Zangeki no Reginleiv

Norse nonsense.

Zangeki no Reginleiv is a terrible game, but don't hold that against it. Some of my favourite games are terrible, like Sumotori, or Michigan: Report from Hell, or Raw Danger, or Jambo! Safari, or indeed Earth Defence Force 2017, developer Sandlot's previous game. Zangeki - a Japanese-only, Wii-exclusive release - looks like a low-budget arcade game from the late nineties, it has ludicrously awful physics that send dismembered enemies whizzing comically across badly rendered landscapes, its trees look like seaweed on a stick, its cut-scenes stutter and jerk, the main characters spend half their lives caught on scenery and the camera doesn't work. Sometimes, it's enormous fun.

That's not to say that there aren't impressive things about the game. It has hundreds of different weapons, a really satisfying control system (when it works), and brilliant comic violence. You control talking hawks who transform into Norse gods on the battlefield, Frey and Freya, as they fight off a vast onslaught of ogres in order to... actually, I have no idea why. Zangeki does have a story, with cut-scenes and everything, but it's just random Norse gods being imposing at each other. You'll want to head into the options and switch the auto-skip on as soon as possible.

The meat of the game is senseless slaughter and dismemberment of these charmingly badly-animated beasts with a massive variety of weapons. Frey, the male character, can use swords, greatswords, hammers, bows and spears, equipping any two at a time. Freya, the female, is a ranged character who uses much better bows and a bizarre wand thing that spits globules of neon glass at ogres until they explode. A gauge at the bottom of the screen limits her ranged ammunition, and can be refilled by diving in with a sword for a while.

It's controlled with the Wii remote and nunchuck, with the addition of MotionPlus. You draw slashes on the screen to slice off bits of gurning ogre, achieving combos with good timing. At first it seems stupidly complicated and over-sensitive - it doesn't help that the game expects you to watch more than fifteen minutes of tutorial video rather than actually giving you an interactive tutorial (evidently the budget didn't stretch to that) - but it soon starts to click, and exploding six ogres at once into chunks with a hammer is uncomplicatedly satisfying. Each type of weapon feels significantly different to use.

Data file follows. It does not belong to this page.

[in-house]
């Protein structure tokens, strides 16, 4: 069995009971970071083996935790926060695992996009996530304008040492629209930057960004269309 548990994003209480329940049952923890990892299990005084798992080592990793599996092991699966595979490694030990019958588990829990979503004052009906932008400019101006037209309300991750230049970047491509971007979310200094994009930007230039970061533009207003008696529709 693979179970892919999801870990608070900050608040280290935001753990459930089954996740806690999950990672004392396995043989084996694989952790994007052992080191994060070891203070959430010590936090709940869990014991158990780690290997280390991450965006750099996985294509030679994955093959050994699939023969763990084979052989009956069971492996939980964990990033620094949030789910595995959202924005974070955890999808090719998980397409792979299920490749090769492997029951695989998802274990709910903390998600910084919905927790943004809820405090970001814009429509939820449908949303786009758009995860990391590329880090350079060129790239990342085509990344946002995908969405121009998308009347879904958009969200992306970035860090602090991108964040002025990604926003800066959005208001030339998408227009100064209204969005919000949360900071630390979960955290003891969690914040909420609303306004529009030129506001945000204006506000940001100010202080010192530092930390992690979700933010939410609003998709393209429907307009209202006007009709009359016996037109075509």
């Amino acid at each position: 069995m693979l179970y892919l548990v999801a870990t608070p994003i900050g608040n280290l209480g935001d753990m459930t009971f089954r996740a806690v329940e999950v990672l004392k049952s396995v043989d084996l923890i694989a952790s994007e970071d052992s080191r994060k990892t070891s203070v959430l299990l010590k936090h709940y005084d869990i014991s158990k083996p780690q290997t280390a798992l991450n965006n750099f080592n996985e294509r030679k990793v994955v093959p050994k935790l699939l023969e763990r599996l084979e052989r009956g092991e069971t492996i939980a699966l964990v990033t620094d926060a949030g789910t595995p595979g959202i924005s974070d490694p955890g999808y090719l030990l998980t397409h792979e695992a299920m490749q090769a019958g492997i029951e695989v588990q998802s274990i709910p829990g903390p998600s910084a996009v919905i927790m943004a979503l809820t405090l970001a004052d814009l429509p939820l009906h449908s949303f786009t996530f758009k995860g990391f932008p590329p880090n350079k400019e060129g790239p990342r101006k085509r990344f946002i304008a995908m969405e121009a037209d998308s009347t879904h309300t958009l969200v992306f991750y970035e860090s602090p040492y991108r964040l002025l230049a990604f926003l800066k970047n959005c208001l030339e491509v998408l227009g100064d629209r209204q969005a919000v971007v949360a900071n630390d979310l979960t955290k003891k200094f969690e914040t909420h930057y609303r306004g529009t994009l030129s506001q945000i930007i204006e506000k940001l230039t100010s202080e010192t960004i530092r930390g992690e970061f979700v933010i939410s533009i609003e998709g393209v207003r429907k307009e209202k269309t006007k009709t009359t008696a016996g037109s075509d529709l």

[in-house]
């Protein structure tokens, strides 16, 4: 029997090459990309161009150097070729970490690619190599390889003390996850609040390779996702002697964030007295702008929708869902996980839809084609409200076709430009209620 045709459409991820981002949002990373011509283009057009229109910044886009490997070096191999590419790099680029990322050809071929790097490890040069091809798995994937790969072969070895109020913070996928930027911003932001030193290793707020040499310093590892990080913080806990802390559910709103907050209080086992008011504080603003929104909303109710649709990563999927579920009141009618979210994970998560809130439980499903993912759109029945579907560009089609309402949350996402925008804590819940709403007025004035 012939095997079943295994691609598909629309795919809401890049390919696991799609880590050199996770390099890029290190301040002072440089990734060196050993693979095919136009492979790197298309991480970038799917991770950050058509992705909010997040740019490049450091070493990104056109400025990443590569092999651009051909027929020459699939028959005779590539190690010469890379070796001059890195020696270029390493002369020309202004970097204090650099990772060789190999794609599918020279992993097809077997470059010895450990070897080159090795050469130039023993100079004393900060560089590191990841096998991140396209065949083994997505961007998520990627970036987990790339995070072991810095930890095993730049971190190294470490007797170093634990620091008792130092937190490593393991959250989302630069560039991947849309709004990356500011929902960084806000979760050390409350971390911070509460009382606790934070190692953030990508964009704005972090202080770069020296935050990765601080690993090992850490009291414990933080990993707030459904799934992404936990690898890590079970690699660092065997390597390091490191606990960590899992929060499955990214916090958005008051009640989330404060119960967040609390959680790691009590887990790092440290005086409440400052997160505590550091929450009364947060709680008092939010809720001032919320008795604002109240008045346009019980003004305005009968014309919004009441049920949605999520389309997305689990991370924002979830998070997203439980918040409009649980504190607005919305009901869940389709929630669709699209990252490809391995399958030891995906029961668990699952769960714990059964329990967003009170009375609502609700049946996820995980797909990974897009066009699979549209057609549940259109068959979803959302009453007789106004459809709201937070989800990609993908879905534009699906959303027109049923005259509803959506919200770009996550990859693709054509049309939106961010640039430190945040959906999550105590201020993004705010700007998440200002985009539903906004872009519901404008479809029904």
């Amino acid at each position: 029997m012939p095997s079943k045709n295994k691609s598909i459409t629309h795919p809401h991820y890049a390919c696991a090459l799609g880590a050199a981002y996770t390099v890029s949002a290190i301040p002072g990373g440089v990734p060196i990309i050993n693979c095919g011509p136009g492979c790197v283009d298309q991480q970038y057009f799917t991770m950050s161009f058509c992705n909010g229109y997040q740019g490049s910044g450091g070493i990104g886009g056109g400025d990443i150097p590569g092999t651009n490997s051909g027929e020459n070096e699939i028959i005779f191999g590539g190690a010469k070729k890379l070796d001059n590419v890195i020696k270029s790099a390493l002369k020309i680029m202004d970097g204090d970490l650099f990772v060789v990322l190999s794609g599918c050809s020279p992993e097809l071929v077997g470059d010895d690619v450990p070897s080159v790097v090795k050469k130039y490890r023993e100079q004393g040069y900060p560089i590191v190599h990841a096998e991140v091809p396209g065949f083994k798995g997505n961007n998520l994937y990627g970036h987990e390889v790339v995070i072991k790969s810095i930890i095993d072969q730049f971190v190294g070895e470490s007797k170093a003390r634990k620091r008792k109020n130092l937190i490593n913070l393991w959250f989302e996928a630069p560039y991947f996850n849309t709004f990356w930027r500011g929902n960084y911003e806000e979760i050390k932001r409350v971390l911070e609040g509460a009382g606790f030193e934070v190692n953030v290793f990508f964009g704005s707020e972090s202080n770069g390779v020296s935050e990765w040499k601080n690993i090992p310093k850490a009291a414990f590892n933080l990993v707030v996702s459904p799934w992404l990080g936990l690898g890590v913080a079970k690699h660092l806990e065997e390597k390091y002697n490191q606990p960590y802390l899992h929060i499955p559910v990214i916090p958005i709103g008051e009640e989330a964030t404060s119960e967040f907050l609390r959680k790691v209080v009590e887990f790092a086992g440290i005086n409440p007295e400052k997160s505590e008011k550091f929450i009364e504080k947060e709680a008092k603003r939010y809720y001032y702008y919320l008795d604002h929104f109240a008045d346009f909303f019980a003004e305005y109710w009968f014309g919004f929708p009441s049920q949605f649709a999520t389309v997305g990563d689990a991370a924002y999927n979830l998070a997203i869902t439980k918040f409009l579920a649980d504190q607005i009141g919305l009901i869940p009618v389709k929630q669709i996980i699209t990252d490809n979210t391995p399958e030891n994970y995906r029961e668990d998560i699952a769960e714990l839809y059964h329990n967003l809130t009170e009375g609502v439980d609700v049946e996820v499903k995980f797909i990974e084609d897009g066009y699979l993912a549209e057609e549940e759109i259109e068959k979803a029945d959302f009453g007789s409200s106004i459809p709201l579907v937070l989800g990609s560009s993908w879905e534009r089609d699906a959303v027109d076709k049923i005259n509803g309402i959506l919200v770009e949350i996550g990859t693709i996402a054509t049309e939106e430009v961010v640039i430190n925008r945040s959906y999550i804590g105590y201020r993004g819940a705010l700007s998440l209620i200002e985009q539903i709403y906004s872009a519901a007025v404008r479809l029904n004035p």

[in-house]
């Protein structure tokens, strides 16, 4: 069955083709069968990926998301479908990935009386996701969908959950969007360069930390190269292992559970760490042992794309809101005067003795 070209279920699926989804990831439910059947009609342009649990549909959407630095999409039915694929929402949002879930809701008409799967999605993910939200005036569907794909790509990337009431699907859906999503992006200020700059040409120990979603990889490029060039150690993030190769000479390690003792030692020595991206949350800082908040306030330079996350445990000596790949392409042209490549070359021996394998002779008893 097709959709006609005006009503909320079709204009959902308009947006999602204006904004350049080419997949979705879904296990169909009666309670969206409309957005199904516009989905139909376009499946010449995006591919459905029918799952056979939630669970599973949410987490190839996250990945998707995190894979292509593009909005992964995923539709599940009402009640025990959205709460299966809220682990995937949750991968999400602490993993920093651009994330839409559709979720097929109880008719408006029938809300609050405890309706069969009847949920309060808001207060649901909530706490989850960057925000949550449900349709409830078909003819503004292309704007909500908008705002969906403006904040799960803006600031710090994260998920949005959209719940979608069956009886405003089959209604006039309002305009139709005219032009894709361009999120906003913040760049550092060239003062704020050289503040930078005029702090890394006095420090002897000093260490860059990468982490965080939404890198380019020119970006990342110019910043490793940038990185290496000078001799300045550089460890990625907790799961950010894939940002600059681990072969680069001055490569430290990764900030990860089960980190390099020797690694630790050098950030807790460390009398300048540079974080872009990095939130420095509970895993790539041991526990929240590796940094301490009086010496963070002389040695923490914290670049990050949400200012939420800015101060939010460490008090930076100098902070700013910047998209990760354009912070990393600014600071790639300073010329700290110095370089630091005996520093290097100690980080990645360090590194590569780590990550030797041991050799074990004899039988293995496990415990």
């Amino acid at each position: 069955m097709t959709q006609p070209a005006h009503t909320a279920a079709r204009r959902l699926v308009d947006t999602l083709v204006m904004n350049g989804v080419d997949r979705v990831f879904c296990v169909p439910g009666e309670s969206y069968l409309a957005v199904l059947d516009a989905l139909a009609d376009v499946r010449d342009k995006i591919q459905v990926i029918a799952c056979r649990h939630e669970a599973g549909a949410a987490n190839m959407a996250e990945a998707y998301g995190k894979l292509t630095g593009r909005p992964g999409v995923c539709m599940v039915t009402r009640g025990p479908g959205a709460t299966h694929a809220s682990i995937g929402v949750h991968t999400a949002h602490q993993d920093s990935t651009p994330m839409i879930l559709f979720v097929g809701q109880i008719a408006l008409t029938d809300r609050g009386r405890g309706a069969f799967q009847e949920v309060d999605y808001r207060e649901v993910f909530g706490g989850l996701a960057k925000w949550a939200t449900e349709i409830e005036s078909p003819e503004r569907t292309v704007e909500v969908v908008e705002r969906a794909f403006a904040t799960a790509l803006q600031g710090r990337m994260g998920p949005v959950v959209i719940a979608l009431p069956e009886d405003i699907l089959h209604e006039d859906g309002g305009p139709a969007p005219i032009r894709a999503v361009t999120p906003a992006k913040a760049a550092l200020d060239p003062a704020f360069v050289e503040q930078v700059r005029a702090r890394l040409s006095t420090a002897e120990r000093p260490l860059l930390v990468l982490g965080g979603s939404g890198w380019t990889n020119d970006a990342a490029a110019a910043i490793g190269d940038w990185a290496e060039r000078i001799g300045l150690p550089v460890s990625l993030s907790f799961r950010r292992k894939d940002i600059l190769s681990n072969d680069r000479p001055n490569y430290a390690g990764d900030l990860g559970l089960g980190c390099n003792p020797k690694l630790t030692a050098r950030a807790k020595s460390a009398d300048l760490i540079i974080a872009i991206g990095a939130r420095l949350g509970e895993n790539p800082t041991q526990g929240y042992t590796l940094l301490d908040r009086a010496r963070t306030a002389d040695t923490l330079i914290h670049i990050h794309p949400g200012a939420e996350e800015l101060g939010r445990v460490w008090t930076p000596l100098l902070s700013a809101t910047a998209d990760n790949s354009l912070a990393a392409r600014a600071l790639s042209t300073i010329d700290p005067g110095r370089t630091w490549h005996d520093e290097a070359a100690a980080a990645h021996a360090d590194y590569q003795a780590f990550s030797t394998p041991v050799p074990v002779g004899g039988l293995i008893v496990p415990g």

Honestly, this is one of the clearer screens we've seen.

Most of the motion control works fine, with the occasional blip, but dodging by flinging the nunchuck in the direction you wish to evade absolutely does not. Getting out of the way of attacks is a nightmare, especially when you're in front of a big enemy and the camera automatically focusses on the top of their head for no discernible reason. It won't let you operate the camera vertically unless you change it in the options, and as soon as you do your view goes flying all over the screen until you turn the sensitivity down.

The sword-shaped cursor wobbles around the screen like crazy and spears, for some reason, are so sensitive that Frey constantly attacks with them whenever they're equipped, even when you put the remote down on a table. You can avoid the inevitable fury of wrestling with motion control by using a classic controller, but then you lose the satisfaction of chopping up monsters with vicious hacking movements.

The enemies are absurdly numerous and often enormous - so much so that the camera has a lot of problems dealing with them. Smaller ogres just split in two, but larger ones can be systematically dismembered to hilarious effect. Hack off a leg or an arm and they'll lie, limbless but still alive, wriggling on the floor, with their comically basic polygons and static expressions. Chunks of ogre go flying around the screen. Blood effects are rubbish - even worse than Earth Defence Force's - but entertaining with it.

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About the author

Keza MacDonald

Keza MacDonald


Keza is the Guardian's video games editor. Previously she has been the UK editor for Kotaku and IGN, and a Eurogamer contributor.


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